Depression, Loss, Pain and Anger (Just a Few Friends Who’ve Joined The Party Since I’ve Fought Cancer)
May 26, 2015
By: Marianne Stephan
I haven’t written in almost six months. Maybe that is because I’ve lost my favorite editor.
Annie Goodman was my friend. She was also an incredible television producer, educator, comedian, public speaker, writer, and a list of countless other amazing things. She passed away on December 17, 2014 because of Stage IV Triple Negative Breast Cancer.
When the world lost Annie, I not only lost my friend, but the desire to write. And I was swallowed up into a horrible depression.
Depression is not something people like talking about – I certainly don’t. So I will start by telling you something I do like talking about – I am a Stage IV endometrial cancer survivor.
Yes, I like to talk about the fact that I am a gynecological cancer survivor. Because when I was diagnosed back in January 2012, I was embarrassed to talk about it. I think embarrassment goes hand in hand with a cancer survivor/fighter’s overall mental health. While we are talking about mental health, I also suffer from Post-Traumatic Stress Disorder (PTSD) and situational depression related to cancer.
It has been studied and cited by many cancer publications that many cancer fighters and survivors never seek professional mental health services for the exhaustive list of side effects, after effects, and/or any of a number of life, work, monetary, relationship, sexual, emotional, family, death, and social issues that arise.
Let that sentence take hold of you for a moment.
I wonder why there isn’t a specific term for cancer patients (whether in or out of treatment) “going postal,” because we could literally snap without proper help being given to us!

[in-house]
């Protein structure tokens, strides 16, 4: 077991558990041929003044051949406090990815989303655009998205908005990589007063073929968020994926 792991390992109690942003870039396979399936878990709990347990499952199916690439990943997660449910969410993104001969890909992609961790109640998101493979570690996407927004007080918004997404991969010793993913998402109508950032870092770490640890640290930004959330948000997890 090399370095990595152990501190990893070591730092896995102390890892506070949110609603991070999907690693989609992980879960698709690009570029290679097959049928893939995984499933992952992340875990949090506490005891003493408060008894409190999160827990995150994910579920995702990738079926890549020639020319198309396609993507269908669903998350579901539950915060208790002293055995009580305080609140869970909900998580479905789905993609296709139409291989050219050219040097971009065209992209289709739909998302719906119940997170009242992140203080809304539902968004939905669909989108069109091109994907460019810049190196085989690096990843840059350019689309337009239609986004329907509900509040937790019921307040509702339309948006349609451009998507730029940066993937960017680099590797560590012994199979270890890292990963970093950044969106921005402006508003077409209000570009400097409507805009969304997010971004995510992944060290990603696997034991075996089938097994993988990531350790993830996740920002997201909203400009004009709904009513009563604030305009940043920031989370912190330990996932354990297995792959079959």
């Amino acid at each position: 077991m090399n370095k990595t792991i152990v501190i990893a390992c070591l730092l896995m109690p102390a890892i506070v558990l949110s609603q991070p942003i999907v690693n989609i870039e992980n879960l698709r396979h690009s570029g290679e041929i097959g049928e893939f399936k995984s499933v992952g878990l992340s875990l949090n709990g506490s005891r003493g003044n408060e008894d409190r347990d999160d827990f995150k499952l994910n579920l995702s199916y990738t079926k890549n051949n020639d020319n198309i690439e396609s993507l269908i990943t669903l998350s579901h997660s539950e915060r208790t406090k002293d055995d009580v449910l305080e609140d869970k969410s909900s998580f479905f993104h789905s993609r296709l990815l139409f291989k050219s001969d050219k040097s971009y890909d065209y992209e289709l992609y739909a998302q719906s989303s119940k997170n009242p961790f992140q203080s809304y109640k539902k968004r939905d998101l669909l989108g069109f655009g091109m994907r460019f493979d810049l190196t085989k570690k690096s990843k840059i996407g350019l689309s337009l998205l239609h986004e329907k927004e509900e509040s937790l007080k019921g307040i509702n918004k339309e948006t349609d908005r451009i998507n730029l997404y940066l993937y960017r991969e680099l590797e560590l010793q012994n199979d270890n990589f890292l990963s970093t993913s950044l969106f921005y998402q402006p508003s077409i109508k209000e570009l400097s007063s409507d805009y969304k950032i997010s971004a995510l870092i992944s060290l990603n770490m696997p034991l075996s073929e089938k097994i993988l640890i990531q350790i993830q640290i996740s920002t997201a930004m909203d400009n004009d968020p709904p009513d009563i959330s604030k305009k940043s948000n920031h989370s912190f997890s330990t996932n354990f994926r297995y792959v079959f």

I was 32 years old when diagnosed, and in the three years and three months since, have experienced loss: that all-encompassing word.Loss of my fertility and the hope of ever bearing my own children, loss of friends known casually as well as some who were incredibly dear to me, loss of my hair the way it was, loss of my pre-cancer body with that 200-plus pound weight loss I worked so hard for and a fitness level I was achieving with such gusto, loss of days without chronic pain, and loss of being a member of the dating world with a freedom afforded to so many of my female peers. You know, the freedom when you’re not painted as “the sick one” or “the one who can’t have kids” or “the one with a lot of scars” or “the one who’s lost her breasts.”It makes you want to scream at the top of your lungs that you just want to have a normal love life too, all that crap aside!
The pain is sometimes too much to bear. There are days when I am taking a crowded New York City subway: it’s packed, I am standing, and I have people crammed around me. On days it’s that bad, my chemo and estrogen-blocker side effects really step up. My neuropathy flares up so it feels like I am getting stabbed in the bottom of both my feet. I have back pain every single moment of my life now – it will get especially bad when people are pushing up against me and my neuropathy is flaring. I am 36 years old and I don’t look sick, so no one is going to give me a seat. When you are trying to get to work or to an appointment for work, you don’t have the luxury of waiting it out or seeking another form of transportation for comfort. You simply deal with it and hope it’s over soon.
But some days you get really angry. Angry about being in pain. Angry about being pushed. Angry about people talking about nonsense. Angry because your life deals with hypercritical things like medications, doctor’s appointments, worry about getting sick again (whether mentally or physically, from cancer to a cold). Angry about losing friends, angry that at any time it could be you.
There’s fear of sexual dysfunction.The process of becoming a parent is difficult and expensive, and negotiating a relationship when one person is sick or has been sick adds a whole new dimension to things, not to mention a heap of stress!